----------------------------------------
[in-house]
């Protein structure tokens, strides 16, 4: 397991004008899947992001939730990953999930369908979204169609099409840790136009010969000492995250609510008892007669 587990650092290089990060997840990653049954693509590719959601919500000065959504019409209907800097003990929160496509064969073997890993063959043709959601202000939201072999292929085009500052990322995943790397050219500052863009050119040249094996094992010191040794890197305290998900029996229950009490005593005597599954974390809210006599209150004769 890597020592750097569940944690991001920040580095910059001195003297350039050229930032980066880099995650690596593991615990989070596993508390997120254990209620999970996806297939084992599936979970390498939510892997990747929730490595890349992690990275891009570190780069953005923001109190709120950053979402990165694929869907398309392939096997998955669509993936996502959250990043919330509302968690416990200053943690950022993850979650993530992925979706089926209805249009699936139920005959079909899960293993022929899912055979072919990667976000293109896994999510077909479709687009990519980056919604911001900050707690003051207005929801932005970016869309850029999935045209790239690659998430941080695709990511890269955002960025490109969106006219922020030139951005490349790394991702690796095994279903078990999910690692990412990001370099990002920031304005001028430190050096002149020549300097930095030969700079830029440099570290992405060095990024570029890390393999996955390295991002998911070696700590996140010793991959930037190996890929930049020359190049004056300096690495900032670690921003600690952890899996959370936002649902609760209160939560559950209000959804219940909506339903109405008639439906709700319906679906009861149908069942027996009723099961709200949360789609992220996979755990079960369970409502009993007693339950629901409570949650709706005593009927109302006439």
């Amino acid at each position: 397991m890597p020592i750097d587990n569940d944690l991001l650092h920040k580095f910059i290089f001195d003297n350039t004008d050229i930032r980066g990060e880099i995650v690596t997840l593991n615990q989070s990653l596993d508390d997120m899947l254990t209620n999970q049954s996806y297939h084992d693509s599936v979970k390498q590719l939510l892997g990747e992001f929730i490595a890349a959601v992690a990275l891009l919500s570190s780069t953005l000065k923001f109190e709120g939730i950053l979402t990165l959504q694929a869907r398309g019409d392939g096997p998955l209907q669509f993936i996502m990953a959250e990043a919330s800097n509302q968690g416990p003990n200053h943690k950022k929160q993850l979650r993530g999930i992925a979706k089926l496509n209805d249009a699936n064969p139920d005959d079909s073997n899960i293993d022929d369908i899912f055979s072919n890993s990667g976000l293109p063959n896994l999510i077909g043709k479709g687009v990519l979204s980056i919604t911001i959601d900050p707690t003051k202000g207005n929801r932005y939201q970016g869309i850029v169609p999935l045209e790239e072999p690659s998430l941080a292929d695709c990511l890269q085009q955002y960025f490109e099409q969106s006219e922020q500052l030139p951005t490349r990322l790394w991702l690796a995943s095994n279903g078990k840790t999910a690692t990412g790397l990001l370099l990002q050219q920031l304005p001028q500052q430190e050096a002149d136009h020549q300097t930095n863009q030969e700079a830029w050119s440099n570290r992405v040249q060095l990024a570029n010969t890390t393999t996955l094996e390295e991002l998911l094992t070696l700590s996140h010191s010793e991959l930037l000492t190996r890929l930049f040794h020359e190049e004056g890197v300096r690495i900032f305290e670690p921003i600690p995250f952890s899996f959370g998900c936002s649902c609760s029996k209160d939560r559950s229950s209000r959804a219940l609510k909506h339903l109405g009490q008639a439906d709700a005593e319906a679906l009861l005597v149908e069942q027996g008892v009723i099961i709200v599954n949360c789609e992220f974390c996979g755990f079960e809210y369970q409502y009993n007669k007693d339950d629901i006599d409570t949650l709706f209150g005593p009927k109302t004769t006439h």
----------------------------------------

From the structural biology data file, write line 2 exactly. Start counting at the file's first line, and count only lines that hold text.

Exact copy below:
């Protein structure tokens, strides 16, 4: 397991004008899947992001939730990953999930369908979204169609099409840790136009010969000492995250609510008892007669 587990650092290089990060997840990653049954693509590719959601919500000065959504019409209907800097003990929160496509064969073997890993063959043709959601202000939201072999292929085009500052990322995943790397050219500052863009050119040249094996094992010191040794890197305290998900029996229950009490005593005597599954974390809210006599209150004769 890597020592750097569940944690991001920040580095910059001195003297350039050229930032980066880099995650690596593991615990989070596993508390997120254990209620999970996806297939084992599936979970390498939510892997990747929730490595890349992690990275891009570190780069953005923001109190709120950053979402990165694929869907398309392939096997998955669509993936996502959250990043919330509302968690416990200053943690950022993850979650993530992925979706089926209805249009699936139920005959079909899960293993022929899912055979072919990667976000293109896994999510077909479709687009990519980056919604911001900050707690003051207005929801932005970016869309850029999935045209790239690659998430941080695709990511890269955002960025490109969106006219922020030139951005490349790394991702690796095994279903078990999910690692990412990001370099990002920031304005001028430190050096002149020549300097930095030969700079830029440099570290992405060095990024570029890390393999996955390295991002998911070696700590996140010793991959930037190996890929930049020359190049004056300096690495900032670690921003600690952890899996959370936002649902609760209160939560559950209000959804219940909506339903109405008639439906709700319906679906009861149908069942027996009723099961709200949360789609992220996979755990079960369970409502009993007693339950629901409570949650709706005593009927109302006439």